Bordering nowhere: migration and the politics of placelessness in contemporary art of the Maghrebi diaspora
In as much as the events of 2010 and 2011 ushered in tremendous shifts in political consciousness across the Mashreq and Maghreb, they too increased the mass movements and migrations of humanity. That Maghrebi spheres of cultural production have sought to document and problematise these seismic transformations is undeniable. While narratives of hardship, stagnation, and political struggles under gird most analyses of the post-revolutionary Maghreb and discourses of migration, this essay seeks instead to demonstrate how the visual strategies of contemporary artists render the traumas of dislocation–both real and metaphysical–and in turn, engender a politics and aesthetics of placelessness. This essay probes into the placeless nature of not only theartists’liminal operations but also explores the conceptual methods throughwhich the tensions of migrancy are manifest.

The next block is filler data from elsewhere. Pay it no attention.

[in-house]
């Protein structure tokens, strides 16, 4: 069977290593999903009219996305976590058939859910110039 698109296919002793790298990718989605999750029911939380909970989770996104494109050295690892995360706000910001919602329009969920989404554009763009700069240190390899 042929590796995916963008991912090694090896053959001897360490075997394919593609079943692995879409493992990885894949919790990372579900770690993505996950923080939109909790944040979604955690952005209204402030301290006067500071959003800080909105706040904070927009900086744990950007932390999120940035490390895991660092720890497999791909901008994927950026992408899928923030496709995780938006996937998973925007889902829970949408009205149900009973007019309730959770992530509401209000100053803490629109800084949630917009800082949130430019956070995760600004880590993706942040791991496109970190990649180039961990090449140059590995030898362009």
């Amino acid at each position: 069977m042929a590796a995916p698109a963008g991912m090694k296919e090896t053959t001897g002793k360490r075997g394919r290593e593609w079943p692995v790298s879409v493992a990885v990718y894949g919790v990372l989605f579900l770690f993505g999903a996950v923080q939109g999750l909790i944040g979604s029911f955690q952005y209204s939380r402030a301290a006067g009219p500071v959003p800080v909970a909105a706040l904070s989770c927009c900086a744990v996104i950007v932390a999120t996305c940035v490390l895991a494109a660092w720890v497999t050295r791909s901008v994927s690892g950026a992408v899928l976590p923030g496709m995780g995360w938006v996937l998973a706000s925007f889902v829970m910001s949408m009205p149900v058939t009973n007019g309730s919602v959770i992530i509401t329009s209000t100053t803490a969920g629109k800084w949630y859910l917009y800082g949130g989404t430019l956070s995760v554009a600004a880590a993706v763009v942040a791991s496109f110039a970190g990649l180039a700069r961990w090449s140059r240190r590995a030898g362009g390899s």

Yet, the question remains: How does the trope of the border inform the creative expressions of not onlyentrapment, but endless mobility? In what ways do these artists adopt visualpraxes that are politically engaged? How do fraught and layered transnational narratives of migration speak to the complexities of placelessness and displacement? How are the figure and position of the migrant visually treatedin their works? Commanding a transregional and liminal visuality, and guided by the works of artists such as Bouchra Khalili, Yto Barrada, Kader Attia, Driss Ouadahi, Mohamed Ben Slama, Zineb Sedira, and Moufida Fedhila, amongothers, this essay theorises the political junctures and paradoxes of place/placelessness, and the transnational networks of empathy and solidarity inwhich these artists’works are inscribed.